Move to give minister say in maternity hospital ‘bonkers,’ says Boylan

‘Catholic teaching runs contrary to many of the things that need to be done in maternity’

Dr Peter Boylan former Master of the National Maternity Hospital. File photograph: Brenda Fitzsimons/The Irish Times.

Dr Peter Boylan former Master of the National Maternity Hospital. File photograph: Brenda Fitzsimons/The Irish Times.

 

Moves to give the Minister for Health a casting vote on the board of the new national maternity hospital are “completely bonkers,” the former master of the National Maternity Hospital at Holles Street, Dr Peter Boylan has said.

Dr Boylan resigned last month from the board of the NMH over the Government’s decision to give the St Vincent’s Healthcare Group sole ownership of the hospital when it moves from Holles Street to the Elm Park campus next to St Vincent’s University Hospital.

The group’s shareholders are the Sisters of Charity, a religious congregation which managed residential institutions for children.

According to the agreement reached between the two hospitals the minister of the day will retain a “golden share”.

Under the system, the nominees of the NMH or St Vincent’s will also be able to consult the Minister on any operational matter about which they feel “aggrieved”.

“This is not going to work unless the land on which the hospital is built is not owned by a Catholic religious organisation,” Dr Boylan told the Countess Markievicz School in Dublin on Saturday.

Dr Boylan, who is chairman of the Institute of Obstetricians and Gynaecologists, hit out at the “hypocrisy that we see in the daily life of obstetric practice”.

He said Catholic teaching was of no consequence in general medicine and surgery.

‘Things that need to be done

“What is particularly difficult is the interface between obstetrics and Catholic teaching which runs directly contrary to many of the things that need to be done in maternity and women’s healthcare,” he said.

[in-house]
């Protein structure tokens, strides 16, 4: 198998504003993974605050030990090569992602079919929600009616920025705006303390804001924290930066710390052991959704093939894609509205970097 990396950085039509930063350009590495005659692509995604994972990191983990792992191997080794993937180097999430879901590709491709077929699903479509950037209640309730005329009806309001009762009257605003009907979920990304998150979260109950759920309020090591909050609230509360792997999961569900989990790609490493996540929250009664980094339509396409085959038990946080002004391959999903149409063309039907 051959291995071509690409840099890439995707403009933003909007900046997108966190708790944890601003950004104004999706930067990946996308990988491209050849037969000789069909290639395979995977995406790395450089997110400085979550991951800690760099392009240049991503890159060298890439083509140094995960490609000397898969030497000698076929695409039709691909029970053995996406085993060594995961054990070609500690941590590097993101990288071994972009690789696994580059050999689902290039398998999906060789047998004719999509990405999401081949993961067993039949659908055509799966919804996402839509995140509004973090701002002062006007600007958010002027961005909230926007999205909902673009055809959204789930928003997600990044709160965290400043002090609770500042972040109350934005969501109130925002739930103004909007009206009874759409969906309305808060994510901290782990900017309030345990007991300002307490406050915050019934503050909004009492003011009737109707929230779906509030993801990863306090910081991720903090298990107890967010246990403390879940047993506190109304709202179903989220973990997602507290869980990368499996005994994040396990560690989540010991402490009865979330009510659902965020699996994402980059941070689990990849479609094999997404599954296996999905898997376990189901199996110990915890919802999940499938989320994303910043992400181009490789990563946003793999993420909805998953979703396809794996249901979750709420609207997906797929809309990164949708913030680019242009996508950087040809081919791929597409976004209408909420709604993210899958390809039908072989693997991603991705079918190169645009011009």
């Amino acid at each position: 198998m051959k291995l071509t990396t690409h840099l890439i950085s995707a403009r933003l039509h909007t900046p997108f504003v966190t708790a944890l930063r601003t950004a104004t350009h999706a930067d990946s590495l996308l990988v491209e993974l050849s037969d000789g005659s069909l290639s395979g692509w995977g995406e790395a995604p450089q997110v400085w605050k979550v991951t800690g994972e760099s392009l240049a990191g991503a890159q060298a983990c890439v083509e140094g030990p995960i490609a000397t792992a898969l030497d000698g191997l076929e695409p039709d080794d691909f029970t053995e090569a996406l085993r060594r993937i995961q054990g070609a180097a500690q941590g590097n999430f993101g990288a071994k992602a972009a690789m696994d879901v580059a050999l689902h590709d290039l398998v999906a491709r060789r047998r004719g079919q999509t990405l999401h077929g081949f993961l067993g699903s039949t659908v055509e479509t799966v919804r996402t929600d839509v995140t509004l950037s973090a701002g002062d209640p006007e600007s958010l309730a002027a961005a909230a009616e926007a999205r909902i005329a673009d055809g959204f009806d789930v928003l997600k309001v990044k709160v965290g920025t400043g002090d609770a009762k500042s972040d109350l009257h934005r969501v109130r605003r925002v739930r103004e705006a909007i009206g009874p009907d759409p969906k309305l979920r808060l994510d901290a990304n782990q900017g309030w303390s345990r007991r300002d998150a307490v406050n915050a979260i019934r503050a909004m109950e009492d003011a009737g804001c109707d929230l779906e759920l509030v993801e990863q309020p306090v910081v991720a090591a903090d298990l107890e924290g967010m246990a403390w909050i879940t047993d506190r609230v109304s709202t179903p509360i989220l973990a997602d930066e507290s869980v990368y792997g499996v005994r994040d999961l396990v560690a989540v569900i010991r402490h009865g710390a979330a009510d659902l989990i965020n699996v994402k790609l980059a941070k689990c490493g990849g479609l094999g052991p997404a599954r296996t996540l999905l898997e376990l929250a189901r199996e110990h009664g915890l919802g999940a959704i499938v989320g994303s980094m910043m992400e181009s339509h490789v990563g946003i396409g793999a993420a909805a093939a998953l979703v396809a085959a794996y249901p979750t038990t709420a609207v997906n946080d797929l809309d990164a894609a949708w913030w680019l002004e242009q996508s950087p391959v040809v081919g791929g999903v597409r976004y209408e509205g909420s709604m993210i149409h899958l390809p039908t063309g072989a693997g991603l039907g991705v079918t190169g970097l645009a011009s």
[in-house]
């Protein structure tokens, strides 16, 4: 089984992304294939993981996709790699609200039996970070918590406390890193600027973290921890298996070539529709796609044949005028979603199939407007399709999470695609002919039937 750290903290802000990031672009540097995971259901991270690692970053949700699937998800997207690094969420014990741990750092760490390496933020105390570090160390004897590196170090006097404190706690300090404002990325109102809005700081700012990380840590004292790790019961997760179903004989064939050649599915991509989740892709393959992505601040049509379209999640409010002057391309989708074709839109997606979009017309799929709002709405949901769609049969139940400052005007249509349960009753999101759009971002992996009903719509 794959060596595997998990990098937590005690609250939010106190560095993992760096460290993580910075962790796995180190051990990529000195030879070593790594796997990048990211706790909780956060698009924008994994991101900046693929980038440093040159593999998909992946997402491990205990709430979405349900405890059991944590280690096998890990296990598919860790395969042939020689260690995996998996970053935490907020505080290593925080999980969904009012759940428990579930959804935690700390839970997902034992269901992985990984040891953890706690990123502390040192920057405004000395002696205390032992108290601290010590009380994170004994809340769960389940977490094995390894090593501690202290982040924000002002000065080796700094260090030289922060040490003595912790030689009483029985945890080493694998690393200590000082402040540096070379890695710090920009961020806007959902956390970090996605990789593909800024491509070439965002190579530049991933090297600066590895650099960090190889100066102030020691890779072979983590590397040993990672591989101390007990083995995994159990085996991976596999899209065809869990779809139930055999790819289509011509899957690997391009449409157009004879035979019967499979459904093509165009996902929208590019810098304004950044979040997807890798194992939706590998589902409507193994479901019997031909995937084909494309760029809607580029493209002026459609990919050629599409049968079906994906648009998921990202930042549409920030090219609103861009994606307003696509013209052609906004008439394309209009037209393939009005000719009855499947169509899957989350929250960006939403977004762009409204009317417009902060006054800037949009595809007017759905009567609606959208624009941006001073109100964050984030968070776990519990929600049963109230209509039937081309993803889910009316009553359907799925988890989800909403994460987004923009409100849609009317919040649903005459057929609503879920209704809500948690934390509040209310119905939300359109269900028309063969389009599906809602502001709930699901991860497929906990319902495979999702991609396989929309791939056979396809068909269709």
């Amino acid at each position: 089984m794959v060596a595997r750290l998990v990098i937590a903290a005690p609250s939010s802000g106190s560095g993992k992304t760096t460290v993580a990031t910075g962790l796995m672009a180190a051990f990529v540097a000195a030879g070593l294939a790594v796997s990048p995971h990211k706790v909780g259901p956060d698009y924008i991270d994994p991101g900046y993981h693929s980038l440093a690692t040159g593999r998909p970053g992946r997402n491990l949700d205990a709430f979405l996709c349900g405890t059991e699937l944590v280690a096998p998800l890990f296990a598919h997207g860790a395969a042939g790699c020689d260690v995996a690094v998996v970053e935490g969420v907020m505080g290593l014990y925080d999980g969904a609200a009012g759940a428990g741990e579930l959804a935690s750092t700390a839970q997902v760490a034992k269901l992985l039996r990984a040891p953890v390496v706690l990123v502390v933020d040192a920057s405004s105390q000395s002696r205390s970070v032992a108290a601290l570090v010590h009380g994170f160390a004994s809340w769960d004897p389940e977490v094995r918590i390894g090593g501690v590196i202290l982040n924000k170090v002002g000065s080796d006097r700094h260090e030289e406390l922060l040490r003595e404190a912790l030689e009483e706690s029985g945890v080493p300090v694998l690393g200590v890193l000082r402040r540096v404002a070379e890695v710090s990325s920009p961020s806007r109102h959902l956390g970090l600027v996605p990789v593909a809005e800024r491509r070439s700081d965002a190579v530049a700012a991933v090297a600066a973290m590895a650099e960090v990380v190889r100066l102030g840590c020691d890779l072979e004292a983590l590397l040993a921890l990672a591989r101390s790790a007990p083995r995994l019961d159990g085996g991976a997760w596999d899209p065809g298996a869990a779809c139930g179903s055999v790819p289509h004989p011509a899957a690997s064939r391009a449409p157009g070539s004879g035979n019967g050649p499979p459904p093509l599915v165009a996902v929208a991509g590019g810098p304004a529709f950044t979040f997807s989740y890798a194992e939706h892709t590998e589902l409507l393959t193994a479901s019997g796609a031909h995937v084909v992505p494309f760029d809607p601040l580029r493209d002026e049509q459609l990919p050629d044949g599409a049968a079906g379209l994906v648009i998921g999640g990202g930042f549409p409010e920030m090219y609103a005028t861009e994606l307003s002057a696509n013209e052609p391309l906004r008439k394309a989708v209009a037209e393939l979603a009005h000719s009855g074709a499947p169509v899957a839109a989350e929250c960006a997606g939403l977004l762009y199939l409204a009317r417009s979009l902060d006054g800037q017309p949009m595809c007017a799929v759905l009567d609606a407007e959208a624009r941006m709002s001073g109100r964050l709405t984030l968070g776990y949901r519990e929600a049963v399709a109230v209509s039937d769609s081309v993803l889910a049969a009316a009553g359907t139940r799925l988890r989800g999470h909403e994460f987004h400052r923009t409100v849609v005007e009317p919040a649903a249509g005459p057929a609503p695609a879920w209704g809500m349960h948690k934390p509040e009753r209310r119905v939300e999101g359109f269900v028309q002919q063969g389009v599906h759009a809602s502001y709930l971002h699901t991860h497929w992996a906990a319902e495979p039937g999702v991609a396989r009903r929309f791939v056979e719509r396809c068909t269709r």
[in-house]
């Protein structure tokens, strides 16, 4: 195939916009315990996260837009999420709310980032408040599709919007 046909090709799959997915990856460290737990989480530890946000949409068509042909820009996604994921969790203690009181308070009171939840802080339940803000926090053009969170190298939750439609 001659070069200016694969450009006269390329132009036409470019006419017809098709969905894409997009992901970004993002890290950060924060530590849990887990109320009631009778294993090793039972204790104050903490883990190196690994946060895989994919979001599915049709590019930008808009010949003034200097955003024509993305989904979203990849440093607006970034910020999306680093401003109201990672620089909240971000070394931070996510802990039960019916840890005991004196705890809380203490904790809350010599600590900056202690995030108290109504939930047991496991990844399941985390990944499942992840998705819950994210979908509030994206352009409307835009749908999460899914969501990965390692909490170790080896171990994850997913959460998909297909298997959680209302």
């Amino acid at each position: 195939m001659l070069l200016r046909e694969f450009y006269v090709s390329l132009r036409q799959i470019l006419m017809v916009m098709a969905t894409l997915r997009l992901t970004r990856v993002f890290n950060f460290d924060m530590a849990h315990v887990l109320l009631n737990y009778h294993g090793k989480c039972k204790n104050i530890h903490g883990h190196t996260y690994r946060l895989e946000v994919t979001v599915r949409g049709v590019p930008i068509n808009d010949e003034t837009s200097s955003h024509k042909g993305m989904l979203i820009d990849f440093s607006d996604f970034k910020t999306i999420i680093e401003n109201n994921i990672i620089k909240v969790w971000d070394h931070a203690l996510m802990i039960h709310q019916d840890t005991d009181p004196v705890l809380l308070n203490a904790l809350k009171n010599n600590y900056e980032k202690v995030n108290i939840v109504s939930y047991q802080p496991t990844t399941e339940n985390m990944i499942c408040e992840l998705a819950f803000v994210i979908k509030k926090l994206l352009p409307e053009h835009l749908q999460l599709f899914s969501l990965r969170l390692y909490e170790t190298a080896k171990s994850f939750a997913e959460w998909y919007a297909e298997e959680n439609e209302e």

“It is really the hypocrisy that we see in the daily life of obstetric practice that gets to me, particularly where we have abortion prohibited.

“We can certainly tell women all about it; that they have the right to information and travel for an abortion and that this is protected in our Constitution.”

Dr Boylan said that Catholic teaching directly affects medical choices available to women.

“It beggars belief that anyone thought that would be a runner once it got out into the public domain.

“There is not one hospital in the entire world built on land owned by the Catholic Church that allows contraception, sterilisation, abortion, gender reassignment surgery,” he said.

“There isn’t a single one.”

He pointed to the Mercy Hospital in Melbourne. The clinical director of that hospital, Bernadette White, has given details of the way Catholic ethos determines practice there.

“She was asked about a clinical situation similar to Savita Halappanavar’s, where a woman had ruptured membranes in the very early stages of pregnancy with a very low chance of survival of the baby but a high risk of the mother developing sepsis.

“And she explained very clearly that 5 per cent of women would accept the risks in the hope of having a successful outcome to the pregnancy, but of the 95 per cent of women who did not choose this option, all of them would require transfer out of the hospital to another hospital in the city where they could have their pregnancies terminated and avoid the risk of sepsis.

“That is the reality in a Catholic ethos hospital,” Dr Boylan said.

Dr Boylan said that his own views had changed over the years. “At the beginning of my career I was very conservative, but then as I travelled, to London and after my training I worked in the US.

“Living in more mixed and secular societies with a more mixed culture, I came to understand that things were a lot more complicated then when I was training in the 1970s.”